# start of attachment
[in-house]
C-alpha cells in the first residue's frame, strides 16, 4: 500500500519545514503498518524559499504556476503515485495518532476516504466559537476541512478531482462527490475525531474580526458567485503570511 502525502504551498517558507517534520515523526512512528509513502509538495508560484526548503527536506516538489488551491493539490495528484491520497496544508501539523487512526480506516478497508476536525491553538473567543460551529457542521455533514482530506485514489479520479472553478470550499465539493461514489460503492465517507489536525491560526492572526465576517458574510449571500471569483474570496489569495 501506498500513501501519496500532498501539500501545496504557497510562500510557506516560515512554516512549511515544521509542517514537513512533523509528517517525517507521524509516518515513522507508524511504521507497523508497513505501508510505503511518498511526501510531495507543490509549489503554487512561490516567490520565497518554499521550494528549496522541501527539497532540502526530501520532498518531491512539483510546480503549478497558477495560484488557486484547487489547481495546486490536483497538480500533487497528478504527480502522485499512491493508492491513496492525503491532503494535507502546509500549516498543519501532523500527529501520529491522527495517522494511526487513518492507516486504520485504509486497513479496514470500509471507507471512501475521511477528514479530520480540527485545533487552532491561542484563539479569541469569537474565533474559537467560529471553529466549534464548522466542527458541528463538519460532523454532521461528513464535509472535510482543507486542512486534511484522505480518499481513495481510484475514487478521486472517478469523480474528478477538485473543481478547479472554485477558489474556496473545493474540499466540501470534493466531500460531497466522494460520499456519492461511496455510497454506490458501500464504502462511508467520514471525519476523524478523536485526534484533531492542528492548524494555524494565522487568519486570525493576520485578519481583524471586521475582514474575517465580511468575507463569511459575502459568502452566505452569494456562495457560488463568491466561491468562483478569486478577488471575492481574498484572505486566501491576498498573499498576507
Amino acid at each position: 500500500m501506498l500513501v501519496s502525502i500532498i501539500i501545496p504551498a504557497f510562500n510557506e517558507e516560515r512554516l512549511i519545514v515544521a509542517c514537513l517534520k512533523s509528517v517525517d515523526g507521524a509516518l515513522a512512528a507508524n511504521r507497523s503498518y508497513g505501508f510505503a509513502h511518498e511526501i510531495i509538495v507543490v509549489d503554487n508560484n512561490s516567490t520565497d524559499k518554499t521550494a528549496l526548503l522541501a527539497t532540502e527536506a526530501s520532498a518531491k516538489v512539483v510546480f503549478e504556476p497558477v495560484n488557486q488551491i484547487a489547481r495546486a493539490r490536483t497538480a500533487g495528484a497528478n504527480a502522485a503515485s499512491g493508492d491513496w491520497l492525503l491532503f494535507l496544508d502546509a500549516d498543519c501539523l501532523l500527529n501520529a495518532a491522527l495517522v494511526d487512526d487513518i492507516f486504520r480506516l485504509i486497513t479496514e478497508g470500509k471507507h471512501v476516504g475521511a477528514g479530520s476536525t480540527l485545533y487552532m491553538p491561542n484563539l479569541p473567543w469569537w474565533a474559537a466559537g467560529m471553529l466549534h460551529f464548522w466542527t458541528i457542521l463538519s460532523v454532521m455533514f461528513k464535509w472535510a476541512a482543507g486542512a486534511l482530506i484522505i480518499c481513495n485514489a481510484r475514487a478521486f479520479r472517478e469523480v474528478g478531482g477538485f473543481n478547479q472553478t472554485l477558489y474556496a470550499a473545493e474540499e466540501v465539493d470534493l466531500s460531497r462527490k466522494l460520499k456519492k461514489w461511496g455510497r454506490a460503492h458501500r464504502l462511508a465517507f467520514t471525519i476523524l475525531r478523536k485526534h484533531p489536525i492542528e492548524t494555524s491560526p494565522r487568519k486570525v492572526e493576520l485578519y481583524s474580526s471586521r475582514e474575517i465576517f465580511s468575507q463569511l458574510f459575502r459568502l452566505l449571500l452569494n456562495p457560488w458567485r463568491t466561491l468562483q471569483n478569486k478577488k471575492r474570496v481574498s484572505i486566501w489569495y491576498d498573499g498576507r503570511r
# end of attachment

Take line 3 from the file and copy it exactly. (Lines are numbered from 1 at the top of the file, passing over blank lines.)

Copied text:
Amino acid at each position: 500500500m501506498l500513501v501519496s502525502i500532498i501539500i501545496p504551498a504557497f510562500n510557506e517558507e516560515r512554516l512549511i519545514v515544521a509542517c514537513l517534520k512533523s509528517v517525517d515523526g507521524a509516518l515513522a512512528a507508524n511504521r507497523s503498518y508497513g505501508f510505503a509513502h511518498e511526501i510531495i509538495v507543490v509549489d503554487n508560484n512561490s516567490t520565497d524559499k518554499t521550494a528549496l526548503l522541501a527539497t532540502e527536506a526530501s520532498a518531491k516538489v512539483v510546480f503549478e504556476p497558477v495560484n488557486q488551491i484547487a489547481r495546486a493539490r490536483t497538480a500533487g495528484a497528478n504527480a502522485a503515485s499512491g493508492d491513496w491520497l492525503l491532503f494535507l496544508d502546509a500549516d498543519c501539523l501532523l500527529n501520529a495518532a491522527l495517522v494511526d487512526d487513518i492507516f486504520r480506516l485504509i486497513t479496514e478497508g470500509k471507507h471512501v476516504g475521511a477528514g479530520s476536525t480540527l485545533y487552532m491553538p491561542n484563539l479569541p473567543w469569537w474565533a474559537a466559537g467560529m471553529l466549534h460551529f464548522w466542527t458541528i457542521l463538519s460532523v454532521m455533514f461528513k464535509w472535510a476541512a482543507g486542512a486534511l482530506i484522505i480518499c481513495n485514489a481510484r475514487a478521486f479520479r472517478e469523480v474528478g478531482g477538485f473543481n478547479q472553478t472554485l477558489y474556496a470550499a473545493e474540499e466540501v465539493d470534493l466531500s460531497r462527490k466522494l460520499k456519492k461514489w461511496g455510497r454506490a460503492h458501500r464504502l462511508a465517507f467520514t471525519i476523524l475525531r478523536k485526534h484533531p489536525i492542528e492548524t494555524s491560526p494565522r487568519k486570525v492572526e493576520l485578519y481583524s474580526s471586521r475582514e474575517i465576517f465580511s468575507q463569511l458574510f459575502r459568502l452566505l449571500l452569494n456562495p457560488w458567485r463568491t466561491l468562483q471569483n478569486k478577488k471575492r474570496v481574498s484572505i486566501w489569495y491576498d498573499g498576507r503570511r